One question I often get is my views on ISO 37001 (the “Anti-bribery management system – Requirements with guidance for use”, published October 15, 2016) and/or certification programs in general. An associated question is how does the Department of Justice (DoJ) view such certifications.
On the second question, Dan Kahn, the Chief of the FCPA Unit in the Fraud Section of DoJ’s Criminal Division, has been very consistent: prosecutors will not outsource their responsibilities. DoJ policies require prosecutors to assess companies’ compliance programs in evaluating charging decisions, and while certifications may be a point of reference, it cannot substitute the prosecutors’ own inquiry and judgment.
My views on ISO 37001 and other certification programs fully support such position, and in fact question their validity even as a point of reference.
Let’s start with ISO 37001 standard itself. The most fundamental flaw is that there is no statistical evidence to prove that the implementation of such a “management system” would be effective in actually reducing the instances of bribery. Let’s compare this with the World Health Organization’s (WHO) Surgical Safety Checklist. As the practitioners gathered in 2007 to discuss ways to reduce complications from surgery, they already had specific data from hospitals that had employed some form or surgical checklist: infection and complication rates before and at intervals after the introduction of such checklists. Next, the WHO working group conducted a pilot study in eight selected hospitals across different environments around the globe, tracking data of thousands of patients from three months before the introduction of the checklist to six months after. They scrubbed the data to distinguish causation from correlation. Only when the resulting data proves the improvement to be significant (36% drop in complication rate, 47% drop in death rate) was the checklist made public in January 2009.
Where are the statistics and pilot studies for ISO 37001?
Indeed, other than a token mention that “[t]he anti-bribery system objectives shall…be measurable (if applicable)” (Section 6.2(b), which also happens to be the only requirement in this section to carry a parenthetical “out”), nowhere else does the document mandates or even suggests that organizations should actually measure the effectiveness of their programs and actions.
For a one-page, 19-step, two-minute checklist, WHO can show data of numbers of complications avoided and lives saved. For a 22-page document that requires too many steps to count and potentially millions of dollars and hours of investment, can ISO show data on how many bribes prevented?
This is not so much a criticism of the standard itself – I simply do not know if it works – as it is of both an international organization’s willingness to publish a standard without any attempt to define, evaluate, measure, and test, and the compliance community’s willing acceptance of such undefined, untested, and unproven standard.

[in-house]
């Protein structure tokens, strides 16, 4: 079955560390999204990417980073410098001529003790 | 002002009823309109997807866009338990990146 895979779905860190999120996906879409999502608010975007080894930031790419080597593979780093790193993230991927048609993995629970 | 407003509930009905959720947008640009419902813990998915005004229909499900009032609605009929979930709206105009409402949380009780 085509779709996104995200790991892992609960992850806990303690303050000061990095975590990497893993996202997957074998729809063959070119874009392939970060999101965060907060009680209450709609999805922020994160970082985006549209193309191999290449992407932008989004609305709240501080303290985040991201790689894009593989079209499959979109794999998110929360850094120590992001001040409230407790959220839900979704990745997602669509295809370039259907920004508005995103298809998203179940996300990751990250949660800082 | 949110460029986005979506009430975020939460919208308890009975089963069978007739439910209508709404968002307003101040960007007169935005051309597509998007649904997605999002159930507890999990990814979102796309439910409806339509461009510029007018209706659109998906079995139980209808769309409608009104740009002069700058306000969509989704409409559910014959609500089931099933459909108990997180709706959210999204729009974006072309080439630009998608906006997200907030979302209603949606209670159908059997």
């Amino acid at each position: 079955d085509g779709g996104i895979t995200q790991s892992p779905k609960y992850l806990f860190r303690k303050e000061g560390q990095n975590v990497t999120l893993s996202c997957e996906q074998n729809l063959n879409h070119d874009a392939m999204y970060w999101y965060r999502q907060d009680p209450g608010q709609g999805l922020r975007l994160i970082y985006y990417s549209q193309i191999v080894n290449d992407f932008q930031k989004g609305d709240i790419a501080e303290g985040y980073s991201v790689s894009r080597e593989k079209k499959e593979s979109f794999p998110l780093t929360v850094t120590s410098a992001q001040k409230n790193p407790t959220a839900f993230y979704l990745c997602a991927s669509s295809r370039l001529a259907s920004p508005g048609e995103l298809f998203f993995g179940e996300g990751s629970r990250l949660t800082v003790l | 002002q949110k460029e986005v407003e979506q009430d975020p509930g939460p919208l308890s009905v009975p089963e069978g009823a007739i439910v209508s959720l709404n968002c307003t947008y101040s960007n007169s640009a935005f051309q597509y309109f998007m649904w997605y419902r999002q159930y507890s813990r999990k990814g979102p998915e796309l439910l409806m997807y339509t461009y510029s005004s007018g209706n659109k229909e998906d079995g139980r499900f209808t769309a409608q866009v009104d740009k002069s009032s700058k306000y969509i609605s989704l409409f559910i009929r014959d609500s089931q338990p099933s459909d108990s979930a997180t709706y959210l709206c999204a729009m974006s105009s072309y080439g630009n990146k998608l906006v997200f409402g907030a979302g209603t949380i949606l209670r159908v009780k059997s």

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Even if the standard had been proven to be effective, which it most definitely has not or even pretended to, certification is a whole different ball game altogether. The questions I always have when it comes to certifications are: who is doing the certification and how are they doing it?
The “who” questions relate to the competency, experience, and judgment of those conducting the certification. Too often I have seen people ill-equipped to be conducting the types of evaluation and assessments they claim to be experts in conducting: lacking substantive expertise, practical experience, common sense, social intelligence are among the most common. Having a big title or being a fancy firm does not make someone an expert assessor of E&C programs: having actual experience, common sense, social intelligence, and statistical discipline does.
The “how” question relates to the methodology used for the certification. Most of the prevailing certification programs on the market today rely on self-reported data and paper-based reviews of policies and procedures. I will not belabour how unreliable such reliance can be. Even if a certification goes beyond these sources, I would want to know what methodologies are used to measure and assess the different metrics and components of E&C programs, and how the reliability of these measurements and assessments have been tested.
There should be a third question: why? Why do organizations seek certification? In my experience, it is more often than not a public relations exercise. If there is no evidence a particular set of exercises is useful in actually achieving results, what is the value of saying you have done that set of exercises?
It’s time the E&C profession recognizes that we need evidence and data to backup our claims that our programs are accomplishing anything other than spending and bureaucracy.